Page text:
Monthly Archives: June 2014

Learnable

Give the same fixed-price product to a hundred business-owners and within three months 20% of those business-owners will be selling 80% of the products.

Selling success is not determined by the product, its price, the market or the economy. It’s determined by the presence – or otherwise – of basic skills in the seller.

Ethical, effective selling skills are learnable skills.

As you learn more, you sell more. There’s a simple cause-and-effect relationship at work here. Applying those skills to the conversations you have with would-be customers causes the kind of effects you would want for your revenue aspirations.

Sell better, sell more. That’s pretty much how it works.

All sales are not equal

Your ability to convert a person’s initial interest in your product or service into actual, paid business directly affects your firm’s revenues and your income.

Different prospective clients (or ‘prospects’, as we usually call them) require different levels of sales ability if you’re to convert their initial interest into actual, paid business.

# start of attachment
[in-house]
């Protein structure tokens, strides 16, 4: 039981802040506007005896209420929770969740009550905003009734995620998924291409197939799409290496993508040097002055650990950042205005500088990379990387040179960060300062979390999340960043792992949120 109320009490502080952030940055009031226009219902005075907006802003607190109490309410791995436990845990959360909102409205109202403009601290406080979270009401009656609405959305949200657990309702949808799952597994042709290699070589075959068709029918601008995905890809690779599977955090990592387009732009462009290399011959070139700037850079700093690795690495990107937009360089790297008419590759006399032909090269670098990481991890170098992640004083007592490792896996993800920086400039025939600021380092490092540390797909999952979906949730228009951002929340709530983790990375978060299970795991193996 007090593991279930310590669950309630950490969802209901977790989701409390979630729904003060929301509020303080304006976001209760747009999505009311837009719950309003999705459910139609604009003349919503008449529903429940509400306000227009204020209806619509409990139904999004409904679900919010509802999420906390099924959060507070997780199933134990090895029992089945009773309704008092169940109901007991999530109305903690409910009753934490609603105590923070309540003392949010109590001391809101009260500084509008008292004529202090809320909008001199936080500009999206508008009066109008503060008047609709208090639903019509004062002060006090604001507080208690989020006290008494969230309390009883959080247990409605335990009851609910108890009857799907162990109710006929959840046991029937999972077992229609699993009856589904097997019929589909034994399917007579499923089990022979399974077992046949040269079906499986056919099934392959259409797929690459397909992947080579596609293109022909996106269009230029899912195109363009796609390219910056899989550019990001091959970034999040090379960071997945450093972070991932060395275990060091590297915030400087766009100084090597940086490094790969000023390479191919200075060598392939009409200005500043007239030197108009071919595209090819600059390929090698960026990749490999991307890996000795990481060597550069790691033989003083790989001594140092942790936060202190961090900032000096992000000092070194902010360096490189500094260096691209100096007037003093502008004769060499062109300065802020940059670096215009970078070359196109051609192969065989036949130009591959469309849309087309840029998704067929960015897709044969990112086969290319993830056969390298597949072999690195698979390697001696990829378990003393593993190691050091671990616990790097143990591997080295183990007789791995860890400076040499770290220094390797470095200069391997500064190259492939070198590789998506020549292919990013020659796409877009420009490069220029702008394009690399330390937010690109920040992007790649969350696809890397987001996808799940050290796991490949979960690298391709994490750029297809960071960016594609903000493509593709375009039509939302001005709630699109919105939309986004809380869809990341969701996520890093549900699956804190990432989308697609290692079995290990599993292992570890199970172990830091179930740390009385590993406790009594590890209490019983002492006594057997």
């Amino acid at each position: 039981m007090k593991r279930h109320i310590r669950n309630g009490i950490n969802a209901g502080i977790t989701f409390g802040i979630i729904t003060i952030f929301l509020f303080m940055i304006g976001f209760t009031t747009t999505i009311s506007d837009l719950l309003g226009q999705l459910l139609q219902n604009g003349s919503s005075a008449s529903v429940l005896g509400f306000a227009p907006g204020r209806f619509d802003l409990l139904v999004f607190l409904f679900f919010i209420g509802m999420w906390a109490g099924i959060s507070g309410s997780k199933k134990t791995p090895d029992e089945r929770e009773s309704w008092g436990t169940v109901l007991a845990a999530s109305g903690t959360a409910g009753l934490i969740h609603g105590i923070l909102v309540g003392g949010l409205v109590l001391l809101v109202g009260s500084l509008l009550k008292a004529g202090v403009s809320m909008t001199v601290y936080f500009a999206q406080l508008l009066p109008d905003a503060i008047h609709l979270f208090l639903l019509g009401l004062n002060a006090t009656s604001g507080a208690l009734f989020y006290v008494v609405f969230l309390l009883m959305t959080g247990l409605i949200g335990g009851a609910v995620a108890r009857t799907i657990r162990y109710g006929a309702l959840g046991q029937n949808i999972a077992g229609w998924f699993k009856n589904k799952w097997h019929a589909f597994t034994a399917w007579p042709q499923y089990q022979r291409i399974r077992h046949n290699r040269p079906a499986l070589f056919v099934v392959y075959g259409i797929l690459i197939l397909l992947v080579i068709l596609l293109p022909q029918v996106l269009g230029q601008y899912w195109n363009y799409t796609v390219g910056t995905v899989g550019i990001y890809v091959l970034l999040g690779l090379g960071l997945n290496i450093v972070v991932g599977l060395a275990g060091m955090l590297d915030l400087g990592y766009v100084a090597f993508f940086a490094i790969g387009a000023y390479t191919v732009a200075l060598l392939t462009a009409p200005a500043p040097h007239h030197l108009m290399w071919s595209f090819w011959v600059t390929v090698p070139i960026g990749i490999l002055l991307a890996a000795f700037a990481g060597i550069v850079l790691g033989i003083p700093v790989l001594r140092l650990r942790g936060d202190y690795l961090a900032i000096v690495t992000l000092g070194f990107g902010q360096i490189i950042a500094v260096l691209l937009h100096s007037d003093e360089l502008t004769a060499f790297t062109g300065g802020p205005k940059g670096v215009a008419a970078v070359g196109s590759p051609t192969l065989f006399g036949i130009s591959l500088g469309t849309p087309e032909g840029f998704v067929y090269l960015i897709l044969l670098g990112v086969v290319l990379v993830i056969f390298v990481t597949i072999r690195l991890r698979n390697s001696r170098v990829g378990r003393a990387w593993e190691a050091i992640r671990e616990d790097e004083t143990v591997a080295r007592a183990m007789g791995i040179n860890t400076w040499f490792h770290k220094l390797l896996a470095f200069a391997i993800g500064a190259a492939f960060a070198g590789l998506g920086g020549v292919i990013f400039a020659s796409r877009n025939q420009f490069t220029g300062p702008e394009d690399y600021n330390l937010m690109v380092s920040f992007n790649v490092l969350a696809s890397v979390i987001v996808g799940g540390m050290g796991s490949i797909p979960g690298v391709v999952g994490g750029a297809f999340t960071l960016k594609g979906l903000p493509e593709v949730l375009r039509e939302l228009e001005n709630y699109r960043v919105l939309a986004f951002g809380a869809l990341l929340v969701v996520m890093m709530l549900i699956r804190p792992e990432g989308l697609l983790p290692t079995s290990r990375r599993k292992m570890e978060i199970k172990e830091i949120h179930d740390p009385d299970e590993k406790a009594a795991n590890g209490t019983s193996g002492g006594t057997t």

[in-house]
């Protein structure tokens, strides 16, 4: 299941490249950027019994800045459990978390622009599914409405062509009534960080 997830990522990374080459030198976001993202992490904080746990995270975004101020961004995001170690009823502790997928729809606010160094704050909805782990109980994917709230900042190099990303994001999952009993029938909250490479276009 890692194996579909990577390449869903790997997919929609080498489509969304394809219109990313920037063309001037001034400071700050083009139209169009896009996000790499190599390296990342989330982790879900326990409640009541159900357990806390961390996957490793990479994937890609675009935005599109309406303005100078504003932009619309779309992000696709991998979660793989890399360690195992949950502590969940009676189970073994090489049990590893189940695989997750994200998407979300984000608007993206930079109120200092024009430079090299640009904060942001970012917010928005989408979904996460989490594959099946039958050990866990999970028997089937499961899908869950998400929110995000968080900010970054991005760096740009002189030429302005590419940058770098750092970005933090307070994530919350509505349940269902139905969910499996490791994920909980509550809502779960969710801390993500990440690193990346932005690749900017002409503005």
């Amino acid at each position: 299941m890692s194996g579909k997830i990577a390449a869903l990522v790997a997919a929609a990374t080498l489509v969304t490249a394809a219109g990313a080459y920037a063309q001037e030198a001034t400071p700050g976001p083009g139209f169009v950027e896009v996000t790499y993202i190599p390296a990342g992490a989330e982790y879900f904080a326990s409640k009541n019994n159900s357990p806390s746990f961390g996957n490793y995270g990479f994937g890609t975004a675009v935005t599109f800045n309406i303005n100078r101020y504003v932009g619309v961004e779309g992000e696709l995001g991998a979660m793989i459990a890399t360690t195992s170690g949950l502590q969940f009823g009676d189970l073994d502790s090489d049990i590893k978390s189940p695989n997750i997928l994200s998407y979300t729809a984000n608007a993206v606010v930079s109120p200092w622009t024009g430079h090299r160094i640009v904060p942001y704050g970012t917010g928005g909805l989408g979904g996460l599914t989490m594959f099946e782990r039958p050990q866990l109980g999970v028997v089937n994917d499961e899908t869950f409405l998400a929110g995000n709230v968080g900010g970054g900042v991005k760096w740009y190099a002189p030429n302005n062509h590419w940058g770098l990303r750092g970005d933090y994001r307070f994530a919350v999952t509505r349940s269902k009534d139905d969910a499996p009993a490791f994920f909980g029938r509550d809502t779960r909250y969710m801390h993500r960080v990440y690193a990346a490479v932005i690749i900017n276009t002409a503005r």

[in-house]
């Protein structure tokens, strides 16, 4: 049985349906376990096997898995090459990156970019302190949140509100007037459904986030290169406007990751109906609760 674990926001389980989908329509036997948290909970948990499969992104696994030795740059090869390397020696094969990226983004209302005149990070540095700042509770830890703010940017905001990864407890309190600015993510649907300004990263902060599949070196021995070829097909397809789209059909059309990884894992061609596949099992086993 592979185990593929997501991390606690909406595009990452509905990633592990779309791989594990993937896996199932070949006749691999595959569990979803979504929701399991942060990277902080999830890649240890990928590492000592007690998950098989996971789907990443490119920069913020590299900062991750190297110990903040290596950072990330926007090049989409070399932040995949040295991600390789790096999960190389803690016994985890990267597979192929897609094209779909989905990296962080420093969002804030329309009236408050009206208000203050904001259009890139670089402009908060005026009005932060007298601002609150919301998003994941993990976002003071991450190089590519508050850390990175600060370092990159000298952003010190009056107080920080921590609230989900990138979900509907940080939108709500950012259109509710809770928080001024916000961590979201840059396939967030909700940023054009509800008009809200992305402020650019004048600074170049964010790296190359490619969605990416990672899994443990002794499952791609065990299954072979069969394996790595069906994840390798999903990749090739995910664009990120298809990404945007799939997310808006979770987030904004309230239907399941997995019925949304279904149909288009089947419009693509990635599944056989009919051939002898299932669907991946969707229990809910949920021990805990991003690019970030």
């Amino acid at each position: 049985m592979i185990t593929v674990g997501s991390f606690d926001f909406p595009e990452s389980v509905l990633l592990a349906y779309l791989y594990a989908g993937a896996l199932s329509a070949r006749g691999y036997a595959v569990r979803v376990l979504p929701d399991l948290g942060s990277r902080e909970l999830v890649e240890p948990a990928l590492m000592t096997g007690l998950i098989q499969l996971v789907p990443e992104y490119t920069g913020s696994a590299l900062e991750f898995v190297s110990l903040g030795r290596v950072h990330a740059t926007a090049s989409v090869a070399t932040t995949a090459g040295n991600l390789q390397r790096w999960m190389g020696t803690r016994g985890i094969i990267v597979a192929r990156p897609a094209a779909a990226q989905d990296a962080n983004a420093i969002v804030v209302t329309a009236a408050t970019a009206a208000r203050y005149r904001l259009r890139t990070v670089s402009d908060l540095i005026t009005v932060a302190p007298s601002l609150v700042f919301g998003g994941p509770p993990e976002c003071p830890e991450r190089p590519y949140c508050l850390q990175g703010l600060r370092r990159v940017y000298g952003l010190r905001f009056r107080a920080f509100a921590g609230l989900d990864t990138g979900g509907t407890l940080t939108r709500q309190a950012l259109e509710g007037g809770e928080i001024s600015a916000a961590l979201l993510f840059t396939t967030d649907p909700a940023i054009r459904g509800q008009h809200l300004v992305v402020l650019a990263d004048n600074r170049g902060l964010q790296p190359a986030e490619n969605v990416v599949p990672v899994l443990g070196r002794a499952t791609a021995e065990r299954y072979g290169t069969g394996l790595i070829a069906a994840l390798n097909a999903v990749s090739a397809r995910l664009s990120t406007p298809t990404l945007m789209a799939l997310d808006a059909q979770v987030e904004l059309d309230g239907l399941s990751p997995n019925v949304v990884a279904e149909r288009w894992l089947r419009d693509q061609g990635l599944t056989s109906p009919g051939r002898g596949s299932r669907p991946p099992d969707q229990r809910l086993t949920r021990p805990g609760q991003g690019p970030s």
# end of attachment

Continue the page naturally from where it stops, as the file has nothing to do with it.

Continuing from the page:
Some people represent easier sales than others. Some people call you already 90% decided that they’re going to buy from you. Others call you already 90% decided that they’re not going to buy from you. Clearly, one is more difficult to sell to than the other.

You can grade any potential customer according to how easy or difficult it’s likely to be to convert them into actual customers. For example:

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Nobody buys your product

People don’t buy products or services because they want those products or services.

They buy them for the benefits and advantages they perceive they will gain by their purchase.

For example:

Nobody buys a drill because they want a drill. They buy a drill because they want holes.

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Additional listening

We wrote a little while about listening skills and how to do better at properly, actively listening. (See here). That earlier post described an approach – using actual active-listening skills. this post gives some additional tips.

When reading these think about times when a person you’ve spoken to hasn’t given you these considerations. Then you’ll know how it feels and so you can hopefully avoid visiting the same annoyances on others.

Here we go:

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